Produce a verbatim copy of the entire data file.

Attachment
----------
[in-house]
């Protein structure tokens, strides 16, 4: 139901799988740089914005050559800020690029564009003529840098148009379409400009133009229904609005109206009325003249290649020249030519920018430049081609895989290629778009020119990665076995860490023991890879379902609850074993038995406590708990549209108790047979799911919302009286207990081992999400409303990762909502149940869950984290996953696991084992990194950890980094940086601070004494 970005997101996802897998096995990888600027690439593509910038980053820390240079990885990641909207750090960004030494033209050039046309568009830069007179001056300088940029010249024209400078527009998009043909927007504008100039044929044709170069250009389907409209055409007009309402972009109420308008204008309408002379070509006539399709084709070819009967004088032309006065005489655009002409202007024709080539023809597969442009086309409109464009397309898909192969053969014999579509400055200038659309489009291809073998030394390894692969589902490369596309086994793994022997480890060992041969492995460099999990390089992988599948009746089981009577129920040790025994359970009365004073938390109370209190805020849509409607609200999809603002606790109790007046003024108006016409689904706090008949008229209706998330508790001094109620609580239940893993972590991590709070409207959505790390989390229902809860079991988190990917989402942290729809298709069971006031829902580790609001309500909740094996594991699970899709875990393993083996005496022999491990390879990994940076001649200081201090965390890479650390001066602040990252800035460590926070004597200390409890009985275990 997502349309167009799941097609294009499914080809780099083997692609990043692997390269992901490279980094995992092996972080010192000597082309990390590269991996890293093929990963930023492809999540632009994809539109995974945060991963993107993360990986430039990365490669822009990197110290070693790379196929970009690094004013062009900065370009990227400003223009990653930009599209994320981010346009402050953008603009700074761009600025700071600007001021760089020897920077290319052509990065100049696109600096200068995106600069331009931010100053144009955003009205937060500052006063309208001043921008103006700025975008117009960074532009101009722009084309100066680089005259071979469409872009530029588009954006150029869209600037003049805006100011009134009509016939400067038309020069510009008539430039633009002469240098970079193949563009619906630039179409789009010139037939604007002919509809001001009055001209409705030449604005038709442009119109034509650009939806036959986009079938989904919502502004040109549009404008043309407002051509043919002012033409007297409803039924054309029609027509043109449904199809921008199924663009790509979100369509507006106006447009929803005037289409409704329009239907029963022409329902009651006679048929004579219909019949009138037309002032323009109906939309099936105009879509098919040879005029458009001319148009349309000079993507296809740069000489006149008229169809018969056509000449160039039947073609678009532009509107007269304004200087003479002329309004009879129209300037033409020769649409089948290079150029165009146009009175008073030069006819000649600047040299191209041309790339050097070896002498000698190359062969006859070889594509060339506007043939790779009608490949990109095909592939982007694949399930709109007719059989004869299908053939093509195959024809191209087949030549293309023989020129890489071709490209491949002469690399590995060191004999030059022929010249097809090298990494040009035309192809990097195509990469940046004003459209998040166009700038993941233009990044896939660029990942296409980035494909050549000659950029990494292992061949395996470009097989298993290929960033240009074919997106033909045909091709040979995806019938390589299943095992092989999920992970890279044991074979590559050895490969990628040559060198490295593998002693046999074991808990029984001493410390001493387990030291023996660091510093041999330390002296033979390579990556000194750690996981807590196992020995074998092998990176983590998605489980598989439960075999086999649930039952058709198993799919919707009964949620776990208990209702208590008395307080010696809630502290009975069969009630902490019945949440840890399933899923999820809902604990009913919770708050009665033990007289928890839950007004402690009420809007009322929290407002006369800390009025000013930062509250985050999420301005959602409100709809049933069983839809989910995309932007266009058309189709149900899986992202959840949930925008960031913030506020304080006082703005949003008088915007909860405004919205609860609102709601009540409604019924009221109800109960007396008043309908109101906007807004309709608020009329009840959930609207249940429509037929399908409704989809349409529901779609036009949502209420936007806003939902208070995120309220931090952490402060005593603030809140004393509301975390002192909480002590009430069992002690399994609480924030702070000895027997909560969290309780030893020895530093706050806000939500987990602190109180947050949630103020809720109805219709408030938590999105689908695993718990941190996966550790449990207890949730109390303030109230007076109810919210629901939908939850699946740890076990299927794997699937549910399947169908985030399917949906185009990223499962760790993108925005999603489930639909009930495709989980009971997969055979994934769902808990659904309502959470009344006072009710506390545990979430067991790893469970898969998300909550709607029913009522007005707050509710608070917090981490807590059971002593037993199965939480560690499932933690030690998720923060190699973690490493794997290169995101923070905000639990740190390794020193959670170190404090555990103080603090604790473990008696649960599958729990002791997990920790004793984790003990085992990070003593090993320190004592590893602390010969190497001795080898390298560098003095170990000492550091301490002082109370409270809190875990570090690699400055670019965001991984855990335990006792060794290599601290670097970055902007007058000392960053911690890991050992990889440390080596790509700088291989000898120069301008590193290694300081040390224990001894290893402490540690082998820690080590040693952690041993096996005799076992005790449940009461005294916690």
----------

[in-house]
């Protein structure tokens, strides 16, 4: 139901799988740089914005050559800020690029564009003529840098148009379409400009133009229904609005109206009325003249290649020249030519920018430049081609895989290629778009020119990665076995860490023991890879379902609850074993038995406590708990549209108790047979799911919302009286207990081992999400409303990762909502149940869950984290996953696991084992990194950890980094940086601070004494 970005997101996802897998096995990888600027690439593509910038980053820390240079990885990641909207750090960004030494033209050039046309568009830069007179001056300088940029010249024209400078527009998009043909927007504008100039044929044709170069250009389907409209055409007009309402972009109420308008204008309408002379070509006539399709084709070819009967004088032309006065005489655009002409202007024709080539023809597969442009086309409109464009397309898909192969053969014999579509400055200038659309489009291809073998030394390894692969589902490369596309086994793994022997480890060992041969492995460099999990390089992988599948009746089981009577129920040790025994359970009365004073938390109370209190805020849509409607609200999809603002606790109790007046003024108006016409689904706090008949008229209706998330508790001094109620609580239940893993972590991590709070409207959505790390989390229902809860079991988190990917989402942290729809298709069971006031829902580790609001309500909740094996594991699970899709875990393993083996005496022999491990390879990994940076001649200081201090965390890479650390001066602040990252800035460590926070004597200390409890009985275990 997502349309167009799941097609294009499914080809780099083997692609990043692997390269992901490279980094995992092996972080010192000597082309990390590269991996890293093929990963930023492809999540632009994809539109995974945060991963993107993360990986430039990365490669822009990197110290070693790379196929970009690094004013062009900065370009990227400003223009990653930009599209994320981010346009402050953008603009700074761009600025700071600007001021760089020897920077290319052509990065100049696109600096200068995106600069331009931010100053144009955003009205937060500052006063309208001043921008103006700025975008117009960074532009101009722009084309100066680089005259071979469409872009530029588009954006150029869209600037003049805006100011009134009509016939400067038309020069510009008539430039633009002469240098970079193949563009619906630039179409789009010139037939604007002919509809001001009055001209409705030449604005038709442009119109034509650009939806036959986009079938989904919502502004040109549009404008043309407002051509043919002012033409007297409803039924054309029609027509043109449904199809921008199924663009790509979100369509507006106006447009929803005037289409409704329009239907029963022409329902009651006679048929004579219909019949009138037309002032323009109906939309099936105009879509098919040879005029458009001319148009349309000079993507296809740069000489006149008229169809018969056509000449160039039947073609678009532009509107007269304004200087003479002329309004009879129209300037033409020769649409089948290079150029165009146009009175008073030069006819000649600047040299191209041309790339050097070896002498000698190359062969006859070889594509060339506007043939790779009608490949990109095909592939982007694949399930709109007719059989004869299908053939093509195959024809191209087949030549293309023989020129890489071709490209491949002469690399590995060191004999030059022929010249097809090298990494040009035309192809990097195509990469940046004003459209998040166009700038993941233009990044896939660029990942296409980035494909050549000659950029990494292992061949395996470009097989298993290929960033240009074919997106033909045909091709040979995806019938390589299943095992092989999920992970890279044991074979590559050895490969990628040559060198490295593998002693046999074991808990029984001493410390001493387990030291023996660091510093041999330390002296033979390579990556000194750690996981807590196992020995074998092998990176983590998605489980598989439960075999086999649930039952058709198993799919919707009964949620776990208990209702208590008395307080010696809630502290009975069969009630902490019945949440840890399933899923999820809902604990009913919770708050009665033990007289928890839950007004402690009420809007009322929290407002006369800390009025000013930062509250985050999420301005959602409100709809049933069983839809989910995309932007266009058309189709149900899986992202959840949930925008960031913030506020304080006082703005949003008088915007909860405004919205609860609102709601009540409604019924009221109800109960007396008043309908109101906007807004309709608020009329009840959930609207249940429509037929399908409704989809349409529901779609036009949502209420936007806003939902208070995120309220931090952490402060005593603030809140004393509301975390002192909480002590009430069992002690399994609480924030702070000895027997909560969290309780030893020895530093706050806000939500987990602190109180947050949630103020809720109805219709408030938590999105689908695993718990941190996966550790449990207890949730109390303030109230007076109810919210629901939908939850699946740890076990299927794997699937549910399947169908985030399917949906185009990223499962760790993108925005999603489930639909009930495709989980009971997969055979994934769902808990659904309502959470009344006072009710506390545990979430067991790893469970898969998300909550709607029913009522007005707050509710608070917090981490807590059971002593037993199965939480560690499932933690030690998720923060190699973690490493794997290169995101923070905000639990740190390794020193959670170190404090555990103080603090604790473990008696649960599958729990002791997990920790004793984790003990085992990070003593090993320190004592590893602390010969190497001795080898390298560098003095170990000492550091301490002082109370409270809190875990570090690699400055670019965001991984855990335990006792060794290599601290670097970055902007007058000392960053911690890991050992990889440390080596790509700088291989000898120069301008590193290694300081040390224990001894290893402490540690082998820690080590040693952690041993096996005799076992005790449940009461005294916690």